More Roots, Less Blues.

It’s official, Fall is here! We are shifting seasons from hot weather, to crisp, cool days. The days are getting shorter and it’s time to say goodbye to raw vegetables and summer fruits, and hello to cooked sweet potatoes, beets, and carrots. Just as the seasons change, so do our bodies nutrient requirements.

Root vegetables are grounding, warming foods. They bring warmth and comfort to the body, while raw foods bring energy and vitality. Of course there should be a balance of both, but in the autumn season, our bodies crave the healing properties that comes from root vegetables. They are loaded with magnesium and potassium – both important minerals to help manage stress in the body. Magnesium helps calm the nervous system while potassium helps regulate blood pressure and helps utilize the serotonin produced in your body (the happy neurotransmitter!)

As the weather gets colder, and darkness falls earlier, there really is such a thing such as Seasonal Affective Disorder. You may experience mild to sever symptoms such as depression (hopelessness, lack of interest), oversleeping, irritability, low energy, and changes in your weight and appetite. Root vegetables are complex carbohydrates, which actually improves the production of serotonin as it takes the body longer to break down the molecules, versus simple sugars that spike insulin, and thus won’t provide a sustainable serotonin release. Carrots, sweet potatoes, squash, brown rice, and lentils are just a few foods you can add in this fall to promote better mental health.

Starchy vegetables consist of many nutrients that we are in need of such as B vitamins and rich in antioxidants. They provide the energy our bodies require during this transition to the colder climate. They are full of fiber, low in sugar, and the perfect vehicle to transport healthy fats into your diet, ensuring you absorb the nutrients that these colorful veggies come loaded with!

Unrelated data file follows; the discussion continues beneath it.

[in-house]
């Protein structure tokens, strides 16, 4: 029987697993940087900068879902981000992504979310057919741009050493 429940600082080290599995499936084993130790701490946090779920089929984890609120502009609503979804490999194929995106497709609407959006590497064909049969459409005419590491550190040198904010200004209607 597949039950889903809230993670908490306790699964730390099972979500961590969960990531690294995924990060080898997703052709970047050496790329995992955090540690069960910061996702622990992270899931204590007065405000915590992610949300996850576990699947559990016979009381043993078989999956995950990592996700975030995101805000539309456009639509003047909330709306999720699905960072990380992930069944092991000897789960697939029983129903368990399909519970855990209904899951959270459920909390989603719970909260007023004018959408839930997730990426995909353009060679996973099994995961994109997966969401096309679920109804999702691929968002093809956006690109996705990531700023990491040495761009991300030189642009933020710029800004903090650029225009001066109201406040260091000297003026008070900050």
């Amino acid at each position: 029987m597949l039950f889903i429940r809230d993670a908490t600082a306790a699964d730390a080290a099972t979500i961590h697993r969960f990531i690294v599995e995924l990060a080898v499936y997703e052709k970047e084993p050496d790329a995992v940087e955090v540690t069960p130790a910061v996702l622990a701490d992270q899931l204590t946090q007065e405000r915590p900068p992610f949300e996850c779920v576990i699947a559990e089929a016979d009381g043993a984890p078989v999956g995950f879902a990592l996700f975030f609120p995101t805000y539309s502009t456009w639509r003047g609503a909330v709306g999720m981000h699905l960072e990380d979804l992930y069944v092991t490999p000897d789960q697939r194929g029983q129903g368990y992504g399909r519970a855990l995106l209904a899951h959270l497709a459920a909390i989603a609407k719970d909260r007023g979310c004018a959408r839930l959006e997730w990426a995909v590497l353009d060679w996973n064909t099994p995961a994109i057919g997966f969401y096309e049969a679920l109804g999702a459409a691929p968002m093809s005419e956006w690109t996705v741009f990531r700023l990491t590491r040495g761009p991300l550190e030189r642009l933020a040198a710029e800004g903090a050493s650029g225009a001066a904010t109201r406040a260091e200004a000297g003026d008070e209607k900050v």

Root vegetables are far from boring too! From sweet potato pies to rosemary carrot fries, there are so many wonderful creations to add into your weekly lineup. You can even make these beautiful veggies the star of the show and create a root vegetarian plant based meal, such as roasted jicama or avocado yam toasts (personal favourite and popular amongst the millenials). There’s also herb and garlic roasts with root vegetables (think turnips, parsnips, & carrots), or spaghetti squash chicken noodle soup. It’s important to test out new recipes, as well as stick to traditional, comfort foods, such as Shepherd’s Pie.

Soups, stews, and chilis are great meals for the fall, as they take little time to prepare, and can cook all day in your crock pot while you’re at work, or would rather spend your time doing things you enjoy such as exercising or playing with the kiddos. Using bone broth as a base for your crock pot meal is a bonus superfood to add to the pot! Fall is the season where colds and flus thrive, so it’s important to consume foods that contain the immune boosting nutrients (bone broth, onions, garlic) during this time of year. On a side note: bone broth helps seal the gut, where 90% of your serotonin is produced, which will also enhance your mental health!